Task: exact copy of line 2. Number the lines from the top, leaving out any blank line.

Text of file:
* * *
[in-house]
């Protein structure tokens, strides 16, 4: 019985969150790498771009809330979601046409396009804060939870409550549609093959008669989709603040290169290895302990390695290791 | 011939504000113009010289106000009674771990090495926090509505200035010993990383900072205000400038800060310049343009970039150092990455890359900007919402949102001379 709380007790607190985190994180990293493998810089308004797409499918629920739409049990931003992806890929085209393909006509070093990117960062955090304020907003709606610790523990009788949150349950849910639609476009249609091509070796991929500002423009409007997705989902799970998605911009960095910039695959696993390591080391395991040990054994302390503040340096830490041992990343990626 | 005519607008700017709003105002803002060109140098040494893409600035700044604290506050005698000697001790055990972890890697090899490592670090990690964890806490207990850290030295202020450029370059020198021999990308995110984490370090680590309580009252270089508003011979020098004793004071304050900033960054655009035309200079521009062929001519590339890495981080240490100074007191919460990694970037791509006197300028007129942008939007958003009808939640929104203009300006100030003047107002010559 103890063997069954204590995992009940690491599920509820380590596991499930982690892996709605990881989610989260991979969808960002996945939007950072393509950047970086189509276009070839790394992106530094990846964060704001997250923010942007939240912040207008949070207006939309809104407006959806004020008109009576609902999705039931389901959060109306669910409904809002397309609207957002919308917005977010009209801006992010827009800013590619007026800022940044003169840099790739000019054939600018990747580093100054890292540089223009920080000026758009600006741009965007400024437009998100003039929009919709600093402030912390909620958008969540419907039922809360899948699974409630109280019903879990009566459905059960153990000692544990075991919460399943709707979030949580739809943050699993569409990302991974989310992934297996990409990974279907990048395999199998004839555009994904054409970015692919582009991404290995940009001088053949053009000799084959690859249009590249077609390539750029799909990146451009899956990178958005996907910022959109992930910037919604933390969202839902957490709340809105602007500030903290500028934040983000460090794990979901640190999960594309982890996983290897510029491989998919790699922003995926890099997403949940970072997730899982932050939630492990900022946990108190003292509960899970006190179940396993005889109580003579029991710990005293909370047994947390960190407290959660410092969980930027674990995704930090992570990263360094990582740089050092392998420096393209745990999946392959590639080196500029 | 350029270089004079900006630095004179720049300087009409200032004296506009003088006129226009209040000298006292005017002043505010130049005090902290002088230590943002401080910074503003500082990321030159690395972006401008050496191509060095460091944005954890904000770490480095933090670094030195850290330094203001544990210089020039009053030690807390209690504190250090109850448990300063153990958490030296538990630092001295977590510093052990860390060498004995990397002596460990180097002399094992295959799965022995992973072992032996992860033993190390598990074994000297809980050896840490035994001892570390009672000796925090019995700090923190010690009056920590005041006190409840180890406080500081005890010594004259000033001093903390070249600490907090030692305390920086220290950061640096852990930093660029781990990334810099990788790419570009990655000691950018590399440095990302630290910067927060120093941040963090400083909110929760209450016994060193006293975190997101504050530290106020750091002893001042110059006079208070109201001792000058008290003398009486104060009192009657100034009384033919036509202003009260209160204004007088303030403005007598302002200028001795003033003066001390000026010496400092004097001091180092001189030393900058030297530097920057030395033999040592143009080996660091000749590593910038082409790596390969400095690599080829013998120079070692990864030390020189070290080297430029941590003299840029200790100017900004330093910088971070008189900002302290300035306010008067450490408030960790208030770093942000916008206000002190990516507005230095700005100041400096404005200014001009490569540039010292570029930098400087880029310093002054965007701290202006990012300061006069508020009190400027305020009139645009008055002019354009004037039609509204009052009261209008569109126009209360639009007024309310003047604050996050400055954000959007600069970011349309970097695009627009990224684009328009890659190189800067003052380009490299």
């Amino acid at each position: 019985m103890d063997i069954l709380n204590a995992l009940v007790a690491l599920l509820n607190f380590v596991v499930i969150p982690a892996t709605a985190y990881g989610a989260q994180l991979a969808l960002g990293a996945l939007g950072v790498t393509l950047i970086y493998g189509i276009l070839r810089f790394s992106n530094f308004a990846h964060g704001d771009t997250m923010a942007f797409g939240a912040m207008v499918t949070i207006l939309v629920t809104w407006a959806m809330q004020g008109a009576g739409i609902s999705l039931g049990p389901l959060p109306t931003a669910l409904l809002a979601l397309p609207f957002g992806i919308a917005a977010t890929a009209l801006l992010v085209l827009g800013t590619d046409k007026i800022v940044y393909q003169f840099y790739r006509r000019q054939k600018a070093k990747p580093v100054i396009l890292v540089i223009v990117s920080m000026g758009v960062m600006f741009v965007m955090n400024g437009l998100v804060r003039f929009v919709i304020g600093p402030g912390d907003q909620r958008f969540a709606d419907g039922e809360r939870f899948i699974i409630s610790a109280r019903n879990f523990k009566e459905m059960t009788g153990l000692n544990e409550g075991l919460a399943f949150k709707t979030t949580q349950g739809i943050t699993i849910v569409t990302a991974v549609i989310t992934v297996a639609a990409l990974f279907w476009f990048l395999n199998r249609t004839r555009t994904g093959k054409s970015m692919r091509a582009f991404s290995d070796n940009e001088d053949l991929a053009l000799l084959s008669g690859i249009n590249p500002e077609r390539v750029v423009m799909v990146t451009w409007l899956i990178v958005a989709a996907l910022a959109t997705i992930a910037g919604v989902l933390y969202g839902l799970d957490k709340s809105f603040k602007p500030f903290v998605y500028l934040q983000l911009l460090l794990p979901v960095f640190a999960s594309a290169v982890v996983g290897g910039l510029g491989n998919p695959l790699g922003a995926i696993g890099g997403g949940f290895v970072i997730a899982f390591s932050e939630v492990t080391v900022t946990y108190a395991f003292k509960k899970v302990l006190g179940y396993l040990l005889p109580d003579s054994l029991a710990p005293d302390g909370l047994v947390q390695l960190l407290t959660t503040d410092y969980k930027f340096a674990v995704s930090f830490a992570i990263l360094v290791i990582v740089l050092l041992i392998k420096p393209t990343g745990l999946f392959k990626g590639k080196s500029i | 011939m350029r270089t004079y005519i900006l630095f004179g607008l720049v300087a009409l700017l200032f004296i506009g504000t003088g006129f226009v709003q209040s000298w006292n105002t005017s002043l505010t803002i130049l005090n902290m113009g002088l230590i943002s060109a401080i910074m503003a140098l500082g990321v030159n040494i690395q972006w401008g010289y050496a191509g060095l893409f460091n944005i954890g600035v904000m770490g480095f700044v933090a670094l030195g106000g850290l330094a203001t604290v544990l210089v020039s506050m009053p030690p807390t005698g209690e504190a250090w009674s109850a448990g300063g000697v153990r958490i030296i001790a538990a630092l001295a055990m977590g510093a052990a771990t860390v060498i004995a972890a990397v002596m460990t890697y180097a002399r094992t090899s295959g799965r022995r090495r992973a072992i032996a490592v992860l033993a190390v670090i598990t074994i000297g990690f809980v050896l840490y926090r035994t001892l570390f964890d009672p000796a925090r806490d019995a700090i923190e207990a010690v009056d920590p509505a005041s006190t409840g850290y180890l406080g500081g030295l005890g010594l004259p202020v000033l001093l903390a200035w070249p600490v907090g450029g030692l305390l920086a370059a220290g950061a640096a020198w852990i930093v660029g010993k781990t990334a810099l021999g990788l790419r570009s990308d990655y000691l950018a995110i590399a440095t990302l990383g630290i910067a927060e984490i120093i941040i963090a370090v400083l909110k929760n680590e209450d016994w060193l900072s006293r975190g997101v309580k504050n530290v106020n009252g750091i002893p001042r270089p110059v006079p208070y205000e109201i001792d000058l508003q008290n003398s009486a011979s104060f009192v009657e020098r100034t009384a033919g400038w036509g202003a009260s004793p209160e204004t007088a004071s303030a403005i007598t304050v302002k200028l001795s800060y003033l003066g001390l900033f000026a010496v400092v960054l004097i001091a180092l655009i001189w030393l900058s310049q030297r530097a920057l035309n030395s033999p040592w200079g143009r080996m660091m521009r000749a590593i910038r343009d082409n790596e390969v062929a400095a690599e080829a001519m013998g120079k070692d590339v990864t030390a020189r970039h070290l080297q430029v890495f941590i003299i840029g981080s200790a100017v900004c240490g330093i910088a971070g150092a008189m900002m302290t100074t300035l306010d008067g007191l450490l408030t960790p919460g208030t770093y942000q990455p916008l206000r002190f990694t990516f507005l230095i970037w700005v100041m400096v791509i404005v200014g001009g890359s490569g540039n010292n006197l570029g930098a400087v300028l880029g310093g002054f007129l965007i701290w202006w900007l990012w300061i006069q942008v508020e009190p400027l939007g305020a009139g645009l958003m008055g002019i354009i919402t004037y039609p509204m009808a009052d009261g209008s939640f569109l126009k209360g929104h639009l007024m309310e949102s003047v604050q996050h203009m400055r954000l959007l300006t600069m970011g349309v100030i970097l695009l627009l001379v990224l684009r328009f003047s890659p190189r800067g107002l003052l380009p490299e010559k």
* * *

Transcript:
């Protein structure tokens, strides 16, 4: 019985969150790498771009809330979601046409396009804060939870409550549609093959008669989709603040290169290895302990390695290791 | 011939504000113009010289106000009674771990090495926090509505200035010993990383900072205000400038800060310049343009970039150092990455890359900007919402949102001379 709380007790607190985190994180990293493998810089308004797409499918629920739409049990931003992806890929085209393909006509070093990117960062955090304020907003709606610790523990009788949150349950849910639609476009249609091509070796991929500002423009409007997705989902799970998605911009960095910039695959696993390591080391395991040990054994302390503040340096830490041992990343990626 | 005519607008700017709003105002803002060109140098040494893409600035700044604290506050005698000697001790055990972890890697090899490592670090990690964890806490207990850290030295202020450029370059020198021999990308995110984490370090680590309580009252270089508003011979020098004793004071304050900033960054655009035309200079521009062929001519590339890495981080240490100074007191919460990694970037791509006197300028007129942008939007958003009808939640929104203009300006100030003047107002010559 103890063997069954204590995992009940690491599920509820380590596991499930982690892996709605990881989610989260991979969808960002996945939007950072393509950047970086189509276009070839790394992106530094990846964060704001997250923010942007939240912040207008949070207006939309809104407006959806004020008109009576609902999705039931389901959060109306669910409904809002397309609207957002919308917005977010009209801006992010827009800013590619007026800022940044003169840099790739000019054939600018990747580093100054890292540089223009920080000026758009600006741009965007400024437009998100003039929009919709600093402030912390909620958008969540419907039922809360899948699974409630109280019903879990009566459905059960153990000692544990075991919460399943709707979030949580739809943050699993569409990302991974989310992934297996990409990974279907990048395999199998004839555009994904054409970015692919582009991404290995940009001088053949053009000799084959690859249009590249077609390539750029799909990146451009899956990178958005996907910022959109992930910037919604933390969202839902957490709340809105602007500030903290500028934040983000460090794990979901640190999960594309982890996983290897510029491989998919790699922003995926890099997403949940970072997730899982932050939630492990900022946990108190003292509960899970006190179940396993005889109580003579029991710990005293909370047994947390960190407290959660410092969980930027674990995704930090992570990263360094990582740089050092392998420096393209745990999946392959590639080196500029 | 350029270089004079900006630095004179720049300087009409200032004296506009003088006129226009209040000298006292005017002043505010130049005090902290002088230590943002401080910074503003500082990321030159690395972006401008050496191509060095460091944005954890904000770490480095933090670094030195850290330094203001544990210089020039009053030690807390209690504190250090109850448990300063153990958490030296538990630092001295977590510093052990860390060498004995990397002596460990180097002399094992295959799965022995992973072992032996992860033993190390598990074994000297809980050896840490035994001892570390009672000796925090019995700090923190010690009056920590005041006190409840180890406080500081005890010594004259000033001093903390070249600490907090030692305390920086220290950061640096852990930093660029781990990334810099990788790419570009990655000691950018590399440095990302630290910067927060120093941040963090400083909110929760209450016994060193006293975190997101504050530290106020750091002893001042110059006079208070109201001792000058008290003398009486104060009192009657100034009384033919036509202003009260209160204004007088303030403005007598302002200028001795003033003066001390000026010496400092004097001091180092001189030393900058030297530097920057030395033999040592143009080996660091000749590593910038082409790596390969400095690599080829013998120079070692990864030390020189070290080297430029941590003299840029200790100017900004330093910088971070008189900002302290300035306010008067450490408030960790208030770093942000916008206000002190990516507005230095700005100041400096404005200014001009490569540039010292570029930098400087880029310093002054965007701290202006990012300061006069508020009190400027305020009139645009008055002019354009004037039609509204009052009261209008569109126009209360639009007024309310003047604050996050400055954000959007600069970011349309970097695009627009990224684009328009890659190189800067003052380009490299």